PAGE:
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Saturday, 16 June 2018

Overboard (3½ Stars)

This is a review of the 1987 film starring Kurt Russell and Goldie Hawn. I decided to watch it again today because of the new version which will be shown in the cinemas next month.

Joanna Stayton (Goldie Hawn), an obnoxious rich woman, is taking a cruise on her luxury yacht. She hires a carpenter because of an emergency on board. This emergency is that the cupboard isn't big enough to hold all her shoes. Poor woman! The hard-working carpenter Dean Proffitt (Kurt Russell) does an excellent job in record time, but she refuses to pay him, because the new cupboard is made out of oak. As everyone knows – or at least, as every rich woman knows – cupboards should be made out of cedar. When he demands his money Dean and his tools are thrown overboard, so he hasn't just worked for nothing, he's made a loss.

A few weeks later there's a storm, and Joanna is swept overboard. She survives, but she has amnesia after hitting her head. She's taken to a psychiatric ward while the authorities try to figure out who she is. Dean sees her picture on television, so he decides to take revenge. He says she's his wife Annie and takes her home with him. He lives in a rundown little shack and looks after his four children alone after the death of his wife. Despite having no memories of her former life Joanna feels that it's wrong, but she grows accustomed to her new life. She grows to love the children and her new/old husband.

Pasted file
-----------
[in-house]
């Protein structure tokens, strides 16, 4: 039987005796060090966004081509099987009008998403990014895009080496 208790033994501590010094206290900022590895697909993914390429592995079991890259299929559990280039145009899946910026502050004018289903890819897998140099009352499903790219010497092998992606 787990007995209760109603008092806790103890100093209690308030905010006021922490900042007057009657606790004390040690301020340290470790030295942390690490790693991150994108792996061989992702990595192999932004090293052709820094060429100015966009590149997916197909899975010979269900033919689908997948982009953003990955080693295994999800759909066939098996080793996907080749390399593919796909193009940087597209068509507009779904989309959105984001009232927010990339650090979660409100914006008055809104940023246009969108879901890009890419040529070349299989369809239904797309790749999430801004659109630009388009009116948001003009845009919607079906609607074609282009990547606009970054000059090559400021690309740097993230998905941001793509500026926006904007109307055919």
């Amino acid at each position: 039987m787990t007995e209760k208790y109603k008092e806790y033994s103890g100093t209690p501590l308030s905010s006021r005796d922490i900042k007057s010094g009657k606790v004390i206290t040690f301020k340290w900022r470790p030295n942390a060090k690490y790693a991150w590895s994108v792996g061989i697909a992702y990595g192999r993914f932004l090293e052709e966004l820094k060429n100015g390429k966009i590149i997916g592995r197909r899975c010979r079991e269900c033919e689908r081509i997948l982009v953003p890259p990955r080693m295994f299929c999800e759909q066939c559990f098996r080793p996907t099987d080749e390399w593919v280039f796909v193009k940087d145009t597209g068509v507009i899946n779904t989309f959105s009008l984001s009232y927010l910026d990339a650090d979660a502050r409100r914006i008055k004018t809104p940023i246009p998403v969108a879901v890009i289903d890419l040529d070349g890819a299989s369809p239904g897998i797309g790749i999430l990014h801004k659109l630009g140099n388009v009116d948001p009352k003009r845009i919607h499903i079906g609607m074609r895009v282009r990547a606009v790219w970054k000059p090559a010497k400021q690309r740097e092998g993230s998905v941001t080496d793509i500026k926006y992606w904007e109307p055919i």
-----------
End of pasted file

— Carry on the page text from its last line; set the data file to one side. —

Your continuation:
I know this film is very popular, so my relatively low rating will annoy a lot of people. There are many little scenes in the film that make me laugh, but overall I don't enjoy it. I had to sit for a while to figure out why it doesn't appeal to me. There are a few reasons.

I don't like amnesia in films. It seems like an artificial construct that makes anything possible.

Joanna Stayton is extremely disagreeable at the beginning of the film, and even in her amnesia phase she's almost as bad, so I had problems warming to her when she finally became an acceptable human being.

Kurt Russell is a pleasant, likeable rogue throughout, but what sort of a man would lie to a woman to get her into his family? At least he doesn't force her into his bed, but he tells her that's where she belongs.

The plot is predictable, but that isn't one of my criticisms. Romantic comedies are always predictable. Joanna regains her memory and hates Dean for what he's done to her. Then she realises that she loves him after all. That's not a spoiler because you guessed it already, didn't you?

I probably won't change anyone's mind with my review. If you like it you'll go on liking it, but it's not for me. I'll almost certainly go to see the new version. I've heard that the male-female roles are reversed, so I'll probably like it more.

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